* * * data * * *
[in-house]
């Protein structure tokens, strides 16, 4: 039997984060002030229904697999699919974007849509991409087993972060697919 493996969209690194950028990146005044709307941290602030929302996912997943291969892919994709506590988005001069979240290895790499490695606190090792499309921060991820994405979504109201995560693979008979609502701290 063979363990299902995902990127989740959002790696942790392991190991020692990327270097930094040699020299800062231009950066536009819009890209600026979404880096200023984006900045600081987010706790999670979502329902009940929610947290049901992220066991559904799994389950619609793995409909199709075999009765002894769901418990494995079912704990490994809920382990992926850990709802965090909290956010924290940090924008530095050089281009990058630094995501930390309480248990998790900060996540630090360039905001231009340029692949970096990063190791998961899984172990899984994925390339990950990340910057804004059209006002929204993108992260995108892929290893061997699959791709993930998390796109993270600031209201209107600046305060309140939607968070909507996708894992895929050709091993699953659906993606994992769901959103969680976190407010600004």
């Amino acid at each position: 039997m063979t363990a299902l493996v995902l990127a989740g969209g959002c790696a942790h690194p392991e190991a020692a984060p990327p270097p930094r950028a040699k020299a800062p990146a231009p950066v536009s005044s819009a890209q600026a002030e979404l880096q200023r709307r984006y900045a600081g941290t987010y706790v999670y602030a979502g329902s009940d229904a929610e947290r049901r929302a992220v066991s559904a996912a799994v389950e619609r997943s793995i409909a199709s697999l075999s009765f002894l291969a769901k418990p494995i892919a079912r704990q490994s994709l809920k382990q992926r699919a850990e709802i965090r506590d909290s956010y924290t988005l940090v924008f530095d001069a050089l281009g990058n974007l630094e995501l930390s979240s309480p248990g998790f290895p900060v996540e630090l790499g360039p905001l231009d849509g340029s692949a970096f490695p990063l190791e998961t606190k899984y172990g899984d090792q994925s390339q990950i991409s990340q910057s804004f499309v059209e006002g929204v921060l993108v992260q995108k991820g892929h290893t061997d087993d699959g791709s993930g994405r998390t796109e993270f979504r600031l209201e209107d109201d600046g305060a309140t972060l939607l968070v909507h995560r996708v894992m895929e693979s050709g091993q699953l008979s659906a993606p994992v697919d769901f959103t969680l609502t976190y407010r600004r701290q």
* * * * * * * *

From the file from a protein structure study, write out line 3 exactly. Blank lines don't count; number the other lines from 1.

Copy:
């Amino acid at each position: 039997m063979t363990a299902l493996v995902l990127a989740g969209g959002c790696a942790h690194p392991e190991a020692a984060p990327p270097p930094r950028a040699k020299a800062p990146a231009p950066v536009s005044s819009a890209q600026a002030e979404l880096q200023r709307r984006y900045a600081g941290t987010y706790v999670y602030a979502g329902s009940d229904a929610e947290r049901r929302a992220v066991s559904a996912a799994v389950e619609r997943s793995i409909a199709s697999l075999s009765f002894l291969a769901k418990p494995i892919a079912r704990q490994s994709l809920k382990q992926r699919a850990e709802i965090r506590d909290s956010y924290t988005l940090v924008f530095d001069a050089l281009g990058n974007l630094e995501l930390s979240s309480p248990g998790f290895p900060v996540e630090l790499g360039p905001l231009d849509g340029s692949a970096f490695p990063l190791e998961t606190k899984y172990g899984d090792q994925s390339q990950i991409s990340q910057s804004f499309v059209e006002g929204v921060l993108v992260q995108k991820g892929h290893t061997d087993d699959g791709s993930g994405r998390t796109e993270f979504r600031l209201e209107d109201d600046g305060a309140t972060l939607l968070v909507h995560r996708v894992m895929e693979s050709g091993q699953l008979s659906a993606p994992v697919d769901f959103t969680l609502t976190y407010r600004r701290q």